Is This How the World Sees America Now?

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Is This How the World Sees America Now?

A scathing review of the president's performance at G20 summit should raise red flags

Donald Trump met with Chinese President Xi Jinping

Donald Trump met with Chinese President Xi Jinping during the G20 Summit in Hamburg, Germany. (Photo: The White House/flickr)

Donald Trump recently returned from meeting with the other powerful countries of the G20 group—one of his first big performances on the world stage. So how did it go?

Not swell, according to a no-holds-barred account delivered by Chris Uhlmann, an Australian journalist. Uhlmann made four main points about how the rest of the world sees the U.S. president.

First, Uhlmann charged, Trump has "no desire or capacity to lead the world." He called him "a man who barks out bile in 140 characters" and "wastes his precious days as president at war with the west's institutions, like the judiciary, independent government agencies, and the free press."

It's hard to refute that latter point. How much time has Trump wasted watching cable news, or insisting that he got more votes or had bigger crowds at his inauguration than he really did?

How much time has our entire country wasted focusing on nasty tweets, such as the recent one claiming that TV personality Mika Brzezinski has a low IQ?

Second, Uhlmann concluded, Trump "craves power because it burnishes his celebrity. To be constantly talking and talked about is all that matters." Worse still, he said, "There's no value placed on the meaning of words. What's said one day can be discarded the next."

That's a reasonable conclusion about an administration whose lies are flimsy and easily debunked, but delivered forcefully all the same. Moreover, Trump himself has shown little shame in making hateful remarks that would embarrass any other leader, from making fun of a disabled journalist to bragging about sexually assaulting women.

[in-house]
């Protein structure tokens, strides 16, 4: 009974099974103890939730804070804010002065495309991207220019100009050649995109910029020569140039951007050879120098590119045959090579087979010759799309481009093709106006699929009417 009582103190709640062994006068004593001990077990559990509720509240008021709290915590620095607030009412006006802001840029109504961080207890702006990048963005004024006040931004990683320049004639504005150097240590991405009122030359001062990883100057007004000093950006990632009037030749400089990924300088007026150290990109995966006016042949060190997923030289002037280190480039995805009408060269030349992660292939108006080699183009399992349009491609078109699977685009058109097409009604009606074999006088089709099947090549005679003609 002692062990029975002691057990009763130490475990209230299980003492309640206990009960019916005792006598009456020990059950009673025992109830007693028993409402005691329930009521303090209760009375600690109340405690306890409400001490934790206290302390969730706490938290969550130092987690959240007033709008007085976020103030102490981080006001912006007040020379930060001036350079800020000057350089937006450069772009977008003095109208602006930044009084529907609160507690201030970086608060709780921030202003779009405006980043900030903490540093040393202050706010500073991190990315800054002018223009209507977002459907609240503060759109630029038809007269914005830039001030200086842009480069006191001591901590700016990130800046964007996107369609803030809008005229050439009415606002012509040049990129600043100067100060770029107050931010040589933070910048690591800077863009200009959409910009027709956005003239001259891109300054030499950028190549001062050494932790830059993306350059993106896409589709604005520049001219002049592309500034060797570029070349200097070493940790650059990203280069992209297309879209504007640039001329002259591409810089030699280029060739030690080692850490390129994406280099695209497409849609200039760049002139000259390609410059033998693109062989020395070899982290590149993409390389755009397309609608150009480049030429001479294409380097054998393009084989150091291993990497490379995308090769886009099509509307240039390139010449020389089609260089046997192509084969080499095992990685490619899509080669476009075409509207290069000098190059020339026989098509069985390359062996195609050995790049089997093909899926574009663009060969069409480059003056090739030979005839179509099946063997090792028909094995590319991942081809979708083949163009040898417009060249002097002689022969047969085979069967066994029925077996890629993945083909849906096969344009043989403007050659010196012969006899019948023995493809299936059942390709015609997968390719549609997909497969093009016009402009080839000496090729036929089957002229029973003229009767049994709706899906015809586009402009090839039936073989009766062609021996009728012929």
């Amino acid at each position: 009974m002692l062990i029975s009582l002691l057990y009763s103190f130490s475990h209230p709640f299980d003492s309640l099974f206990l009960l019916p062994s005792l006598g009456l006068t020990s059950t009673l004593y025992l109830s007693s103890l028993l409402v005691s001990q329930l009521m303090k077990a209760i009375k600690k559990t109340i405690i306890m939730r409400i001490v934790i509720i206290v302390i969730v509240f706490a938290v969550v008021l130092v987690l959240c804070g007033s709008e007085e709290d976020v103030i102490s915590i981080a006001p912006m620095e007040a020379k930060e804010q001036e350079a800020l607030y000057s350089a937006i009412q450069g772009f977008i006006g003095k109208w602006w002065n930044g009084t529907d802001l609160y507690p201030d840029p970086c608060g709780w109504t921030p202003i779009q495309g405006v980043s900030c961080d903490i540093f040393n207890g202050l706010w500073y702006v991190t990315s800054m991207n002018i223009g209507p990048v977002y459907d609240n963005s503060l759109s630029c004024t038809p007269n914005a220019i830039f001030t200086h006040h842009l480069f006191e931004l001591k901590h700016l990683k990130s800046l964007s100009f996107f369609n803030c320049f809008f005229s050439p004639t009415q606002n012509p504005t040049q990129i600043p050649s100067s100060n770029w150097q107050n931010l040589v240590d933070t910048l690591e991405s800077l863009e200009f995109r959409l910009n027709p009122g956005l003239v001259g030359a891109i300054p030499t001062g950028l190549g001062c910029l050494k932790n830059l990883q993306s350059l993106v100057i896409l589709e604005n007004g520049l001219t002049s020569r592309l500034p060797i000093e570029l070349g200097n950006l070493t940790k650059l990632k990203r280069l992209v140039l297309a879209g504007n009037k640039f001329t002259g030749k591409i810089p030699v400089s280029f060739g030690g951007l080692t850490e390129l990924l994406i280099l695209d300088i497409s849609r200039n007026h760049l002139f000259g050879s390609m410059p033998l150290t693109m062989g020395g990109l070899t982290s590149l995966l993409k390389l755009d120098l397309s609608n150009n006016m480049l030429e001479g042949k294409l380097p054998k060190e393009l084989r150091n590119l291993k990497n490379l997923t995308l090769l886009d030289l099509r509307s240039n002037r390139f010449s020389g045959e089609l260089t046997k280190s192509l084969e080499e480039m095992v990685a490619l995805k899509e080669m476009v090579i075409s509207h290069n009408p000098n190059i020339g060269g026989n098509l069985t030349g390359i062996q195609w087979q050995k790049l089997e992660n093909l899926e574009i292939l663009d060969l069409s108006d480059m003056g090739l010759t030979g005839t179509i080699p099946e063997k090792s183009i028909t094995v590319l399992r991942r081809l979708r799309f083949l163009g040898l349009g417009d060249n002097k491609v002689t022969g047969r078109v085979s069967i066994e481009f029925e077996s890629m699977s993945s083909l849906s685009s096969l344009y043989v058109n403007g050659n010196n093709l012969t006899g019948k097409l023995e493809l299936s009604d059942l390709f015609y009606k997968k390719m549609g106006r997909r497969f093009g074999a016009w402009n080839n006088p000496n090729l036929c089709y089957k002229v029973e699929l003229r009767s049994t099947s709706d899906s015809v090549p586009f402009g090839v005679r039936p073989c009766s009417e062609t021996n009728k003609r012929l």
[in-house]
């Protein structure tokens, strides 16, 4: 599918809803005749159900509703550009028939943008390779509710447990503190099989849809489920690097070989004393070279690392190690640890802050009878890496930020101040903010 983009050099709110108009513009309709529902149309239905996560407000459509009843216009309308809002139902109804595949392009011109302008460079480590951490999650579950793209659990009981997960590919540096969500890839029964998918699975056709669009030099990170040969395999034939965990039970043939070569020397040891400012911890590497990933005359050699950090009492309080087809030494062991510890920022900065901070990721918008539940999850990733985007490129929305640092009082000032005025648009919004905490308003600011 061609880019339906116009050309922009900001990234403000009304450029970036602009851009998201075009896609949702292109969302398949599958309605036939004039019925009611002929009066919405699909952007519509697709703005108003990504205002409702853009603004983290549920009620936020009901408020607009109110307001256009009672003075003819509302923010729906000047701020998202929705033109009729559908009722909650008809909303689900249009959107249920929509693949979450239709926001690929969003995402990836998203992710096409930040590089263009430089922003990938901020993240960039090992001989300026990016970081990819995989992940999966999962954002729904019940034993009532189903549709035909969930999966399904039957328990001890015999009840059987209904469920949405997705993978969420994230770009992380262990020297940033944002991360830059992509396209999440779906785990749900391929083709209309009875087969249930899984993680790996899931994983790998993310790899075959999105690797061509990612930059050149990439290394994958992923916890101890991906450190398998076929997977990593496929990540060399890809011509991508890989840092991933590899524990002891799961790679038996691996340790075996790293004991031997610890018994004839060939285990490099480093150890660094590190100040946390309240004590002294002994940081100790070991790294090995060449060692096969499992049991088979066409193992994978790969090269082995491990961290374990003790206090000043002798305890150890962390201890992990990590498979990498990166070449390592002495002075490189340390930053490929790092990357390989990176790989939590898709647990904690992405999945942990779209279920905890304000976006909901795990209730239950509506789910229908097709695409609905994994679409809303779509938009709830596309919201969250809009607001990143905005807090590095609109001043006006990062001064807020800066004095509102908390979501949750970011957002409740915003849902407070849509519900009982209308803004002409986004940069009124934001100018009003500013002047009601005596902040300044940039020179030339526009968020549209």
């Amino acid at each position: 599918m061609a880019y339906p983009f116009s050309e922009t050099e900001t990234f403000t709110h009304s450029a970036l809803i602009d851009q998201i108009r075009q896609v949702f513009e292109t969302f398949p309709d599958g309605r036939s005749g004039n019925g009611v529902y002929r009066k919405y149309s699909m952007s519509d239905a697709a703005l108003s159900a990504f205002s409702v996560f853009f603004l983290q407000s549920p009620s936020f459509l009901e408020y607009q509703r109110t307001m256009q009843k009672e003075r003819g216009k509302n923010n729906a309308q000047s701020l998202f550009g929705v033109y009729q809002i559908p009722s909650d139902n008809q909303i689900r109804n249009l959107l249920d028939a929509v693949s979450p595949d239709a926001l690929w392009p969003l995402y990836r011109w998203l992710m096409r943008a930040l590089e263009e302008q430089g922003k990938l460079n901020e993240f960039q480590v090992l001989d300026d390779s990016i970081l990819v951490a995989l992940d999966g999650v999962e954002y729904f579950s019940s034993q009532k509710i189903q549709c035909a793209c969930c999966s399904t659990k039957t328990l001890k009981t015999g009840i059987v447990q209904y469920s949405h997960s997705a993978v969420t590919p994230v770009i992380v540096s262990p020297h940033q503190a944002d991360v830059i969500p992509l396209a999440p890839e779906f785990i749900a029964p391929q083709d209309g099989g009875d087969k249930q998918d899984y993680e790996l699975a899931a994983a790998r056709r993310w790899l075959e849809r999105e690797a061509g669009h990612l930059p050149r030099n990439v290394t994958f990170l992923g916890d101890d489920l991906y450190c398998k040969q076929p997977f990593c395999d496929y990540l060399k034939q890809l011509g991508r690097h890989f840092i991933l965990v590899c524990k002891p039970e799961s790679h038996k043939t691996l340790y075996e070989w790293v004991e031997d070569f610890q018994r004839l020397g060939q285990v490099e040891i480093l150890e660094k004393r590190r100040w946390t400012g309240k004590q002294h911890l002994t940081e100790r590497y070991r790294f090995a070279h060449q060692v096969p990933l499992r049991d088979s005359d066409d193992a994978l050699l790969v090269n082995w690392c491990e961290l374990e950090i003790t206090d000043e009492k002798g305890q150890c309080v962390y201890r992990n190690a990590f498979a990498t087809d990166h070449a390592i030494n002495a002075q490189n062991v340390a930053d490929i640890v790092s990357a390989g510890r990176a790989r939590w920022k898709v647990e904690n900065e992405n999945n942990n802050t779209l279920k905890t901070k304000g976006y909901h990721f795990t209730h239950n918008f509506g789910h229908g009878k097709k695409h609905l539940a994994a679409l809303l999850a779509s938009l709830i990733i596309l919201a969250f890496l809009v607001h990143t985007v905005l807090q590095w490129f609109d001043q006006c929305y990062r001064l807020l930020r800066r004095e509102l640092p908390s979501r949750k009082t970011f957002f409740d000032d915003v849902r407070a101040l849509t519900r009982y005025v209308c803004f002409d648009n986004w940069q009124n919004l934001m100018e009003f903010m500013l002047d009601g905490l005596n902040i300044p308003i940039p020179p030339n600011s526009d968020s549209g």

Third, Uhlmann warned, one must not "confuse the speeches written for Trump with the thoughts of the man himself," because "it's the unscripted Trump that's real."

Again, he isn't wrong. This can be said to some degree of all presidents. The words of a speechwriter or the tactics of a clever political strategist may be executed at the White House, but they don't necessarily represent the thoughts or feelings of the president.

This is less of a problem when written speeches and unscripted remarks are similar. But Trump often reads a well-scripted speech and then turns around right afterward to make entirely contradictory off the cuff remarks.

And last, Uhlmann assessed, as a result of all this, "the G20 became the G19" and "the U.S. was left isolated and friendless."

You may disagree with parts of this assessment. Perhaps you like Trump. Maybe you think his policy proposals are good ones.

But it's impossible to refute this last point—that under Trump, the U.S. has forfeited its position of leadership in the world. Note that the other 19 countries had to issue their own statement about addressing climate change, now that Trump has pulled the U.S. out of those discussions.

Leadership can only occur when others recognize the authority of and follow the leader. I could declare myself leader of the free world right now, but nobody would buy into such a claim.

Therefore, whether Americans agree with other nations or not—on trade, on climate change, on anything—Americans have no choice but to earn their respect and cooperation if we wish to be a world leader.

At present, under Trump, our country is not doing that.

You can call German Angela Merkel or Chinese Premier Xi Jinping any names you want. But until our country elects someone who can work constructively with them, our global influence is going to suffer.

And, correspondingly, our ability to achieve any goal that requires international cooperation will suffer as well.

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